Pakistan is a poor, resource-starved country. The more revenues we have, the more hospitals we can build, the more schools we can build, the more clean drinking water projects can be carried out. The entire government functions on tax revenues, so the tax revenue implication for the common man is direct and immediate. The more we increase the ease of doing business, the more industries will be set up leading to greater employment; the government could initiate more projects to lift people out of poverty. 

People want to know when you expect to recover the looted money… 

We have already managed to get the data on 150,000 accounts and are also getting data on offshore properties held by resident Pakistanis. We are currently screening to see which of them are declared and which are not. We are tracing individuals in the data we got from 30 countries, and have formed six commissionerates to deal with it. We are also looking at the laws, how to make it easier for us to bring these tax-evaders to justice. 

Economists complain that your government is mixing the two – economic policy and the elimination of corruption. 

The elimination of corruption is an essential part of institution-building in the country. No policy that we make will have sound implementation at the grassroots level unless we eliminate corruption. It circumvents all good policies, so I believe that the two are interlinked. Anything you do has to be backed by solid and transparent institutions for policies, in order to be sustainable.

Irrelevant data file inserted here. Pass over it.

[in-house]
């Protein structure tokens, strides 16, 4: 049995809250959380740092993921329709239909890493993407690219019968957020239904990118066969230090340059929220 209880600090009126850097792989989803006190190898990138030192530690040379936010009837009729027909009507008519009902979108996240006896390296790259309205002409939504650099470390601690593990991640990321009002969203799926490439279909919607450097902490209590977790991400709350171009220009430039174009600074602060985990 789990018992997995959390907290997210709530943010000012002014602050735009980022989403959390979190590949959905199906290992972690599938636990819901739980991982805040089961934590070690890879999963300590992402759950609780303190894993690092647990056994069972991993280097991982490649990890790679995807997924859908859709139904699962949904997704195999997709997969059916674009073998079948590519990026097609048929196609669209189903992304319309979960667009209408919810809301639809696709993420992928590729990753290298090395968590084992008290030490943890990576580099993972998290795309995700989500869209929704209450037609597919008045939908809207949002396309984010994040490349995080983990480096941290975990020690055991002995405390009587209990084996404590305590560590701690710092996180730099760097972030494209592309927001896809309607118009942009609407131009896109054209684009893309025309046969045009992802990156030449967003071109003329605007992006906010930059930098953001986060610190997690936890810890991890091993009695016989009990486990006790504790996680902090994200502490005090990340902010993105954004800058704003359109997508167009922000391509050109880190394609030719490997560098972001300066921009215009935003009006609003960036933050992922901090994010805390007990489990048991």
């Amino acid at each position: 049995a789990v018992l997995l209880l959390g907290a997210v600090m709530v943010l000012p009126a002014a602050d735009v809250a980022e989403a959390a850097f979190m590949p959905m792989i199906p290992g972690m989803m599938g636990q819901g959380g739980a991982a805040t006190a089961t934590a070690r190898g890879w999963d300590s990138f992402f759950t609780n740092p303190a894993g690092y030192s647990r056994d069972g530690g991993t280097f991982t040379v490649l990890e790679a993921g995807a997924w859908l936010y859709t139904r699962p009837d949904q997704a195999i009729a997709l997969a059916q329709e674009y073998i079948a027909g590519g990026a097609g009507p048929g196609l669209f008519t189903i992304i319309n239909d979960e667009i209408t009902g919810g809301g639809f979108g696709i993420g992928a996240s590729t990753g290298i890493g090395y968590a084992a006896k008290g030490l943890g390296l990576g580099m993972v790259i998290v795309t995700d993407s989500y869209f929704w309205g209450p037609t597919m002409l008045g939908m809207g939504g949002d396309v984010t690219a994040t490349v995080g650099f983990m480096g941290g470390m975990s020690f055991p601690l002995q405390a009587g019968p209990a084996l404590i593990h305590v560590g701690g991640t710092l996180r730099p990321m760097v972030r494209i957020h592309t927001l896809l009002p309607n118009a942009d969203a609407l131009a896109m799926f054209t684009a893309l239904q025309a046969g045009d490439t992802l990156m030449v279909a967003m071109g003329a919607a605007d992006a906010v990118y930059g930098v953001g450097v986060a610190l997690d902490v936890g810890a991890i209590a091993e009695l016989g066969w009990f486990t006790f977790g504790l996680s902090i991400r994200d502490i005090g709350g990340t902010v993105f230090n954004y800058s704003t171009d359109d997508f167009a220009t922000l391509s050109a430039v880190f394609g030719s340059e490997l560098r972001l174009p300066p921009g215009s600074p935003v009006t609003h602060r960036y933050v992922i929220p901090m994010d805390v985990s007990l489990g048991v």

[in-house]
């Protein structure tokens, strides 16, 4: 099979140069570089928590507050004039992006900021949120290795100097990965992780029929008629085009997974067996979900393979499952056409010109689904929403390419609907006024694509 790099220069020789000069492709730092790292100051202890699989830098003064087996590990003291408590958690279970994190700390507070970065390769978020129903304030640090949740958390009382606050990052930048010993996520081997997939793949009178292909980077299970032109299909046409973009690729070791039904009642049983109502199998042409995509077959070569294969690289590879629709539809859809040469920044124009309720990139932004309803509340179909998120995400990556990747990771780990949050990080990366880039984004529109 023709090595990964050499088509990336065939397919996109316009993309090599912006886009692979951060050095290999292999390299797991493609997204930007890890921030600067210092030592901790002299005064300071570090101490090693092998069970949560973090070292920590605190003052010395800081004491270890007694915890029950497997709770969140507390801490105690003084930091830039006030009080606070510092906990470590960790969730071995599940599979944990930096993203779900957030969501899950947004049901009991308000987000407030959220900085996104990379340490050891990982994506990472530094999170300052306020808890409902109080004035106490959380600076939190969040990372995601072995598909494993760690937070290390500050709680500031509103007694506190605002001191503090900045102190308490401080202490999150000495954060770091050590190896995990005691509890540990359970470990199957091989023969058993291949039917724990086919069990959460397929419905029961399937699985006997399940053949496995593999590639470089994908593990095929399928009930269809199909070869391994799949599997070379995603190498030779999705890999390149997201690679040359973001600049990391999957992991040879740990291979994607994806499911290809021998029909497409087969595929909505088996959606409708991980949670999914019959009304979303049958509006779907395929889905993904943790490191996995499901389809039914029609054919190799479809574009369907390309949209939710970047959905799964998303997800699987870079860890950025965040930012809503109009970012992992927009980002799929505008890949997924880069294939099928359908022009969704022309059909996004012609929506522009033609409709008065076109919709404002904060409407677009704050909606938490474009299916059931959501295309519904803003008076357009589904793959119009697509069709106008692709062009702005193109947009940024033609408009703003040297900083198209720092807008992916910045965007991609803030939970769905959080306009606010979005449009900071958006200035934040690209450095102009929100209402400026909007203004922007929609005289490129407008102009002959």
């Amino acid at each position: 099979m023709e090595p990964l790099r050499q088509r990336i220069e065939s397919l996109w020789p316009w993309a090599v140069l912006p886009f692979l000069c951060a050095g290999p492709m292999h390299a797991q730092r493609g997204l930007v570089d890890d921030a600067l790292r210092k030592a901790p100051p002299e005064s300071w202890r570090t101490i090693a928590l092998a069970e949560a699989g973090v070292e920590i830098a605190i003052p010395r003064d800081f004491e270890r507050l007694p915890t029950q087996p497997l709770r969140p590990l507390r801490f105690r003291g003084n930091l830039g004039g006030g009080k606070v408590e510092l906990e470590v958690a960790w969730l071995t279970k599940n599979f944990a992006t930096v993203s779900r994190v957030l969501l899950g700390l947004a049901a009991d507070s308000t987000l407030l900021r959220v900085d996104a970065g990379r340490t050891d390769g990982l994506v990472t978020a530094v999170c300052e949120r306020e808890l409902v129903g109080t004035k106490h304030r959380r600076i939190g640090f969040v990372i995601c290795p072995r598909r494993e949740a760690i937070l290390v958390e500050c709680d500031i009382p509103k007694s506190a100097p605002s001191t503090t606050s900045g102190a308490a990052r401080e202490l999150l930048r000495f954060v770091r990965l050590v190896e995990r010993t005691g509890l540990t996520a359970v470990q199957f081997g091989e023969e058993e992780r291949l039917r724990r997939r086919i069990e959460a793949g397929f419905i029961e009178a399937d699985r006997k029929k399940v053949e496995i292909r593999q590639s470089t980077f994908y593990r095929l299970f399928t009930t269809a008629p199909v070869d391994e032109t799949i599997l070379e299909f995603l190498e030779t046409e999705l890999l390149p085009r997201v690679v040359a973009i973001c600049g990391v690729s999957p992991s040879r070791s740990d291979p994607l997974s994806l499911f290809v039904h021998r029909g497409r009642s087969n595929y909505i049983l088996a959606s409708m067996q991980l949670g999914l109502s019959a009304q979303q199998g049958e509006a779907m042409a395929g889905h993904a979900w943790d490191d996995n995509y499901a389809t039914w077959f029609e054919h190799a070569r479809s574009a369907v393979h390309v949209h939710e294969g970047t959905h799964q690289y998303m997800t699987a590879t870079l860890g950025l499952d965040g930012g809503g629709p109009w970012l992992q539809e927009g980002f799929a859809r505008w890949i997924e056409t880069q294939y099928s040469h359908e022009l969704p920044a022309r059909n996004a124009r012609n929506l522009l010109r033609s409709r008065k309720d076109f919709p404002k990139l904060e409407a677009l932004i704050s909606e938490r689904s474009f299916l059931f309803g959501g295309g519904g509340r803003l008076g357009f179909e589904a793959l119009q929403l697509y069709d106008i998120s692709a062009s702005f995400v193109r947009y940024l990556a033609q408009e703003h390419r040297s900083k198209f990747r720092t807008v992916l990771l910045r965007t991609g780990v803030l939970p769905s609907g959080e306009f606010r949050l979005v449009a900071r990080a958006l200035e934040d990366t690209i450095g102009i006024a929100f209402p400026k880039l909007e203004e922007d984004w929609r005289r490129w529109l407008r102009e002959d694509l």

An export promotion policy is what we have lacked all these years. Do you have one? 

We brought energy prices at par with regional competitors, for the first time. Then we are launching a negotiable instrument to clear the entire stock of working capital of exporters that is stuck with the FBR. If we inject that working capital into our export sector, it will really take off. Increased exports are fundamental to our economic model.

What are the five points on your agenda to put tax collection on target? 

Tax collection is a by-product of economic growth, but at the same time it’s also a by-product of good administration and a transparent and simple tax policy. The five points on our agenda are: 1) To make the FBR a business-friendly organisation; 2) To simplify tax policy; 3) To reach out to all chambers and trade associations and understand what their problems are; 4) To place the right people at the right positions within the FBR and enhance its capacity; 5) To reform the FBR and make it a more transparent, responsible and performance-oriented institution. 

How do you propose to bring in Foreign Direct Investment (FDI)? 

Pakistan has a huge base for any foreign investor because of its huge consumer base. The only thing hindering investment is our complicated tax system, the lack of ease of doing business and the security situation. While the security situation has improved drastically, we still need to create conditions that will make it easier to do business and give the right tax incentives to attract foreign companies. We also need certainty in policies, which is why we’re going to launch a five-year tax plan and a five-year economic plan, so that all can see where Pakistan is headed. 

What are the weaknesses in your government that need to be addressed?